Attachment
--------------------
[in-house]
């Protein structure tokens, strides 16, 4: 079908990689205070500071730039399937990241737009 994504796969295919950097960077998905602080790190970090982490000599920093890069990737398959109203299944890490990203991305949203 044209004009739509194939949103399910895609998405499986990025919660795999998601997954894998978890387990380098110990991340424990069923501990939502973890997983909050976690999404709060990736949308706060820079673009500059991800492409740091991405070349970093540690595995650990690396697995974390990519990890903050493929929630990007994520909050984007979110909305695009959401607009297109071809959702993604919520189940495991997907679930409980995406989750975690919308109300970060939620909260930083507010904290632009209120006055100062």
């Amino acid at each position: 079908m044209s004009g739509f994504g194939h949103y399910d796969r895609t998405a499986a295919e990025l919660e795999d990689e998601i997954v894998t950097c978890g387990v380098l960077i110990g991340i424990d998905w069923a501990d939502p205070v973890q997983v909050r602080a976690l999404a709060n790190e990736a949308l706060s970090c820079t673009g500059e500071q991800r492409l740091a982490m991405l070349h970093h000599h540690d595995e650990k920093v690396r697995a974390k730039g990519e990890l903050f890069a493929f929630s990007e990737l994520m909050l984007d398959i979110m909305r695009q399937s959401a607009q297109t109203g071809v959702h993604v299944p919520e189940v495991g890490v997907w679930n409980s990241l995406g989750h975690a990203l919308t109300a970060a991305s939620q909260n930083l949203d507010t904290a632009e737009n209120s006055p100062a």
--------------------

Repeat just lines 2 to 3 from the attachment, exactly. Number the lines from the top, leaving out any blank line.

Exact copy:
């Protein structure tokens, strides 16, 4: 079908990689205070500071730039399937990241737009 994504796969295919950097960077998905602080790190970090982490000599920093890069990737398959109203299944890490990203991305949203 044209004009739509194939949103399910895609998405499986990025919660795999998601997954894998978890387990380098110990991340424990069923501990939502973890997983909050976690999404709060990736949308706060820079673009500059991800492409740091991405070349970093540690595995650990690396697995974390990519990890903050493929929630990007994520909050984007979110909305695009959401607009297109071809959702993604919520189940495991997907679930409980995406989750975690919308109300970060939620909260930083507010904290632009209120006055100062």
């Amino acid at each position: 079908m044209s004009g739509f994504g194939h949103y399910d796969r895609t998405a499986a295919e990025l919660e795999d990689e998601i997954v894998t950097c978890g387990v380098l960077i110990g991340i424990d998905w069923a501990d939502p205070v973890q997983v909050r602080a976690l999404a709060n790190e990736a949308l706060s970090c820079t673009g500059e500071q991800r492409l740091a982490m991405l070349h970093h000599h540690d595995e650990k920093v690396r697995a974390k730039g990519e990890l903050f890069a493929f929630s990007e990737l994520m909050l984007d398959i979110m909305r695009q399937s959401a607009q297109t109203g071809v959702h993604v299944p919520e189940v495991g890490v997907w679930n409980s990241l995406g989750h975690a990203l919308t109300a970060a991305s939620q909260n930083l949203d507010t904290a632009e737009n209120s006055p100062a």